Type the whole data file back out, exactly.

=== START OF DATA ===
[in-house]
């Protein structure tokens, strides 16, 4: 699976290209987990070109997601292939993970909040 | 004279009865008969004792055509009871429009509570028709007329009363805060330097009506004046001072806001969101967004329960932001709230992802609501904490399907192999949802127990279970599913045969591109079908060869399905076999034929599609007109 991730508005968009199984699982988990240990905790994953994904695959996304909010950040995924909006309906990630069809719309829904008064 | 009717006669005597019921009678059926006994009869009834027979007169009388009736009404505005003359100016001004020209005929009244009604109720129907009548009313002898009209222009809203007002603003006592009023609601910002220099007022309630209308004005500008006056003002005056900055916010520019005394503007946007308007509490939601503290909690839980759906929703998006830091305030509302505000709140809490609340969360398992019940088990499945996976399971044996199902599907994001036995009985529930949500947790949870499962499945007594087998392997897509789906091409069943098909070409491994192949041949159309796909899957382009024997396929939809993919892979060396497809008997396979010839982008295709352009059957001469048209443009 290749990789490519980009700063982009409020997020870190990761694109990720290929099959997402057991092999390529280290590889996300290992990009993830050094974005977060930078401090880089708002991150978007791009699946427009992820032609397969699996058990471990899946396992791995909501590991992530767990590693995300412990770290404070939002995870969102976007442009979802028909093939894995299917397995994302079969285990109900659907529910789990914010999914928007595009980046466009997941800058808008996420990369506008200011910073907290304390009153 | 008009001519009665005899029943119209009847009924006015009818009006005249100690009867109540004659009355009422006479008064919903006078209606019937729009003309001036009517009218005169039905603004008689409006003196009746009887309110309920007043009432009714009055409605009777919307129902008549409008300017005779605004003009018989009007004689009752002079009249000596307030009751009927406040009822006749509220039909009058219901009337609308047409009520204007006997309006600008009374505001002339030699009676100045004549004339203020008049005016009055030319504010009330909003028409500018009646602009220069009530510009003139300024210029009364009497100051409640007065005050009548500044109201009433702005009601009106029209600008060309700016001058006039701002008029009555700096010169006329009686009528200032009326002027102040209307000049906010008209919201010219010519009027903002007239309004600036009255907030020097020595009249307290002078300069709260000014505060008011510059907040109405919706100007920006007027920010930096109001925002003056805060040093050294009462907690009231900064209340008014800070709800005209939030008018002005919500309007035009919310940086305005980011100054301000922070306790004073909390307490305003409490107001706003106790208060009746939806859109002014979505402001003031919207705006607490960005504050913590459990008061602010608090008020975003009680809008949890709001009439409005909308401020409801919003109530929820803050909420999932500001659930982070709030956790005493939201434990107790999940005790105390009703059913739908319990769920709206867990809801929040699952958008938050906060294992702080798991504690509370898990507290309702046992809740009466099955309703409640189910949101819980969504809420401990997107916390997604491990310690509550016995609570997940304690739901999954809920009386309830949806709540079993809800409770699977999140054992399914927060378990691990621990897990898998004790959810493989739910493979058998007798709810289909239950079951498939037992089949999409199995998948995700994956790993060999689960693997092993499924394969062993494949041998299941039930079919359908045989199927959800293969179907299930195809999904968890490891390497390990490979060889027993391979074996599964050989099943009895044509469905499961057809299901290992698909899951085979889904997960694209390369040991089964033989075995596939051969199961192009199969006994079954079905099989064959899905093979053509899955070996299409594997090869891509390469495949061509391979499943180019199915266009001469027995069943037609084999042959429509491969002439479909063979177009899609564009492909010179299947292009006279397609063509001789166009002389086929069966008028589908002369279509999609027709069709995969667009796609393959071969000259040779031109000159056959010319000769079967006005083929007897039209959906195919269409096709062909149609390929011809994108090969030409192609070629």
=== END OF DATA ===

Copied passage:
[in-house]
């Protein structure tokens, strides 16, 4: 699976290209987990070109997601292939993970909040 | 004279009865008969004792055509009871429009509570028709007329009363805060330097009506004046001072806001969101967004329960932001709230992802609501904490399907192999949802127990279970599913045969591109079908060869399905076999034929599609007109 991730508005968009199984699982988990240990905790994953994904695959996304909010950040995924909006309906990630069809719309829904008064 | 009717006669005597019921009678059926006994009869009834027979007169009388009736009404505005003359100016001004020209005929009244009604109720129907009548009313002898009209222009809203007002603003006592009023609601910002220099007022309630209308004005500008006056003002005056900055916010520019005394503007946007308007509490939601503290909690839980759906929703998006830091305030509302505000709140809490609340969360398992019940088990499945996976399971044996199902599907994001036995009985529930949500947790949870499962499945007594087998392997897509789906091409069943098909070409491994192949041949159309796909899957382009024997396929939809993919892979060396497809008997396979010839982008295709352009059957001469048209443009 290749990789490519980009700063982009409020997020870190990761694109990720290929099959997402057991092999390529280290590889996300290992990009993830050094974005977060930078401090880089708002991150978007791009699946427009992820032609397969699996058990471990899946396992791995909501590991992530767990590693995300412990770290404070939002995870969102976007442009979802028909093939894995299917397995994302079969285990109900659907529910789990914010999914928007595009980046466009997941800058808008996420990369506008200011910073907290304390009153 | 008009001519009665005899029943119209009847009924006015009818009006005249100690009867109540004659009355009422006479008064919903006078209606019937729009003309001036009517009218005169039905603004008689409006003196009746009887309110309920007043009432009714009055409605009777919307129902008549409008300017005779605004003009018989009007004689009752002079009249000596307030009751009927406040009822006749509220039909009058219901009337609308047409009520204007006997309006600008009374505001002339030699009676100045004549004339203020008049005016009055030319504010009330909003028409500018009646602009220069009530510009003139300024210029009364009497100051409640007065005050009548500044109201009433702005009601009106029209600008060309700016001058006039701002008029009555700096010169006329009686009528200032009326002027102040209307000049906010008209919201010219010519009027903002007239309004600036009255907030020097020595009249307290002078300069709260000014505060008011510059907040109405919706100007920006007027920010930096109001925002003056805060040093050294009462907690009231900064209340008014800070709800005209939030008018002005919500309007035009919310940086305005980011100054301000922070306790004073909390307490305003409490107001706003106790208060009746939806859109002014979505402001003031919207705006607490960005504050913590459990008061602010608090008020975003009680809008949890709001009439409005909308401020409801919003109530929820803050909420999932500001659930982070709030956790005493939201434990107790999940005790105390009703059913739908319990769920709206867990809801929040699952958008938050906060294992702080798991504690509370898990507290309702046992809740009466099955309703409640189910949101819980969504809420401990997107916390997604491990310690509550016995609570997940304690739901999954809920009386309830949806709540079993809800409770699977999140054992399914927060378990691990621990897990898998004790959810493989739910493979058998007798709810289909239950079951498939037992089949999409199995998948995700994956790993060999689960693997092993499924394969062993494949041998299941039930079919359908045989199927959800293969179907299930195809999904968890490891390497390990490979060889027993391979074996599964050989099943009895044509469905499961057809299901290992698909899951085979889904997960694209390369040991089964033989075995596939051969199961192009199969006994079954079905099989064959899905093979053509899955070996299409594997090869891509390469495949061509391979499943180019199915266009001469027995069943037609084999042959429509491969002439479909063979177009899609564009492909010179299947292009006279397609063509001789166009002389086929069966008028589908002369279509999609027709069709995969667009796609393959071969000259040779031109000159056959010319000769079967006005083929007897039209959906195919269409096709062909149609390929011809994108090969030409192609070629």